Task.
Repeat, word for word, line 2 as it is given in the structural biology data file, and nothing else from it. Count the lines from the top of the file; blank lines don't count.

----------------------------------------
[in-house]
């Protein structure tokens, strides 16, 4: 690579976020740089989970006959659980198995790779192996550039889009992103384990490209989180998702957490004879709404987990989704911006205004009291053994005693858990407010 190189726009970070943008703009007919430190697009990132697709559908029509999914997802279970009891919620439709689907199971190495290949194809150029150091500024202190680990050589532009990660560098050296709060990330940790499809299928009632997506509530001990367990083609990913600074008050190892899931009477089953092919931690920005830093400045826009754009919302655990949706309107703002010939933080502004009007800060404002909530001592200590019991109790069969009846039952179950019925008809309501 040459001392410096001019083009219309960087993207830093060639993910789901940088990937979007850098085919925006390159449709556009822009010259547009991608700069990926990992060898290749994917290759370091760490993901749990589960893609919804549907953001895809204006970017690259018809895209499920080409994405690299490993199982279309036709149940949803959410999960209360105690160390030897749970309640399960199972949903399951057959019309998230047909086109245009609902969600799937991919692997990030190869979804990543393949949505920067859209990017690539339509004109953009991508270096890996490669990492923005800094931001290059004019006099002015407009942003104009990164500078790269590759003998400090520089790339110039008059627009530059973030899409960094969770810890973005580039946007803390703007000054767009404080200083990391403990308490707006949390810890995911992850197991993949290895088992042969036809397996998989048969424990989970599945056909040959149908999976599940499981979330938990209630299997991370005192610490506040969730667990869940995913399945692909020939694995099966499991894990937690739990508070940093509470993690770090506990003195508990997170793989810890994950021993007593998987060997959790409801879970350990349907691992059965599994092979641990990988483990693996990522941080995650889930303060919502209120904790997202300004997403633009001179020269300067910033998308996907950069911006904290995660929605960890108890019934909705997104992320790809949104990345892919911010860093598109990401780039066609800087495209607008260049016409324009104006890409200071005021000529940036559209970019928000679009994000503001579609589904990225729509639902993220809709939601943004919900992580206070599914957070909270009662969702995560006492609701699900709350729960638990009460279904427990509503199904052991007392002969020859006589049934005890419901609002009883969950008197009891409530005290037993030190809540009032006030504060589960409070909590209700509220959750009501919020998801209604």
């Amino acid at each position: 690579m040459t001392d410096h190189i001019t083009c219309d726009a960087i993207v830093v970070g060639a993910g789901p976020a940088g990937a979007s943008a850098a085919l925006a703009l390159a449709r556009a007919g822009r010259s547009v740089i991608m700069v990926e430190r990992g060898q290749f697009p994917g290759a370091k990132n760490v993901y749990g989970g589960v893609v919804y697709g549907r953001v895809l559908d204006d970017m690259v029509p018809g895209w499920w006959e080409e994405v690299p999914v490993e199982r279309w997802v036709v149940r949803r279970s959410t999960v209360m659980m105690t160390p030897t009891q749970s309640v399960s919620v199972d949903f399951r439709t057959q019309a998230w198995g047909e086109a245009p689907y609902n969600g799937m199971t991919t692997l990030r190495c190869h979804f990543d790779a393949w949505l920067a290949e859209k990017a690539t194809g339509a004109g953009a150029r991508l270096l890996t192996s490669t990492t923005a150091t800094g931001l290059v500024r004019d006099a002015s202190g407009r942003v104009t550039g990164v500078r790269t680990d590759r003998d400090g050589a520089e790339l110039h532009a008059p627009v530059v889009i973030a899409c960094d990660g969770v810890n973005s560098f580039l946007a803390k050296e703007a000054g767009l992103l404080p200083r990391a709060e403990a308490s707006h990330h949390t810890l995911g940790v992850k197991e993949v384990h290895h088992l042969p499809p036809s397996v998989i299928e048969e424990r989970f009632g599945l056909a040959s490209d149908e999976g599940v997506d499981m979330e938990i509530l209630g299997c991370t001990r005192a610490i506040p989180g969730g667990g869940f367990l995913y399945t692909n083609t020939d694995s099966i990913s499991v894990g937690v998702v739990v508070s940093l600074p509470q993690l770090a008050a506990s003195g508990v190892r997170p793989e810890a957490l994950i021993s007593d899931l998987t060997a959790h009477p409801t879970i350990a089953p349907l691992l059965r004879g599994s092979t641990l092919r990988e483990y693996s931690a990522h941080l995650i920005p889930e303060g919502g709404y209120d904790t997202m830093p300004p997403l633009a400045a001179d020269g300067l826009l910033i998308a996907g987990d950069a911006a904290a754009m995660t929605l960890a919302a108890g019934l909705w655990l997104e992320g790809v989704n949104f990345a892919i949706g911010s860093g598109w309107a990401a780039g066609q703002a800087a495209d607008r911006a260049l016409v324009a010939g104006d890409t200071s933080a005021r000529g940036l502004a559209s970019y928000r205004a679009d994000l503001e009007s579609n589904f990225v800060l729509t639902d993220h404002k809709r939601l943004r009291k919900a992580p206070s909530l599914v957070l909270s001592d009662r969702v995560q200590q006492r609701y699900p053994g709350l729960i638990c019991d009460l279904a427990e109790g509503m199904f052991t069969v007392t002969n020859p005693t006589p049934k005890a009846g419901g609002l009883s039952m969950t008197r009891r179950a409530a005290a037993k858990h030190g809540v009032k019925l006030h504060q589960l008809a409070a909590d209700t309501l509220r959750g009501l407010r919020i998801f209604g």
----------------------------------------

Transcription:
């Protein structure tokens, strides 16, 4: 690579976020740089989970006959659980198995790779192996550039889009992103384990490209989180998702957490004879709404987990989704911006205004009291053994005693858990407010 190189726009970070943008703009007919430190697009990132697709559908029509999914997802279970009891919620439709689907199971190495290949194809150029150091500024202190680990050589532009990660560098050296709060990330940790499809299928009632997506509530001990367990083609990913600074008050190892899931009477089953092919931690920005830093400045826009754009919302655990949706309107703002010939933080502004009007800060404002909530001592200590019991109790069969009846039952179950019925008809309501 040459001392410096001019083009219309960087993207830093060639993910789901940088990937979007850098085919925006390159449709556009822009010259547009991608700069990926990992060898290749994917290759370091760490993901749990589960893609919804549907953001895809204006970017690259018809895209499920080409994405690299490993199982279309036709149940949803959410999960209360105690160390030897749970309640399960199972949903399951057959019309998230047909086109245009609902969600799937991919692997990030190869979804990543393949949505920067859209990017690539339509004109953009991508270096890996490669990492923005800094931001290059004019006099002015407009942003104009990164500078790269590759003998400090520089790339110039008059627009530059973030899409960094969770810890973005580039946007803390703007000054767009404080200083990391403990308490707006949390810890995911992850197991993949290895088992042969036809397996998989048969424990989970599945056909040959149908999976599940499981979330938990209630299997991370005192610490506040969730667990869940995913399945692909020939694995099966499991894990937690739990508070940093509470993690770090506990003195508990997170793989810890994950021993007593998987060997959790409801879970350990349907691992059965599994092979641990990988483990693996990522941080995650889930303060919502209120904790997202300004997403633009001179020269300067910033998308996907950069911006904290995660929605960890108890019934909705997104992320790809949104990345892919911010860093598109990401780039066609800087495209607008260049016409324009104006890409200071005021000529940036559209970019928000679009994000503001579609589904990225729509639902993220809709939601943004919900992580206070599914957070909270009662969702995560006492609701699900709350729960638990009460279904427990509503199904052991007392002969020859006589049934005890419901609002009883969950008197009891409530005290037993030190809540009032006030504060589960409070909590209700509220959750009501919020998801209604």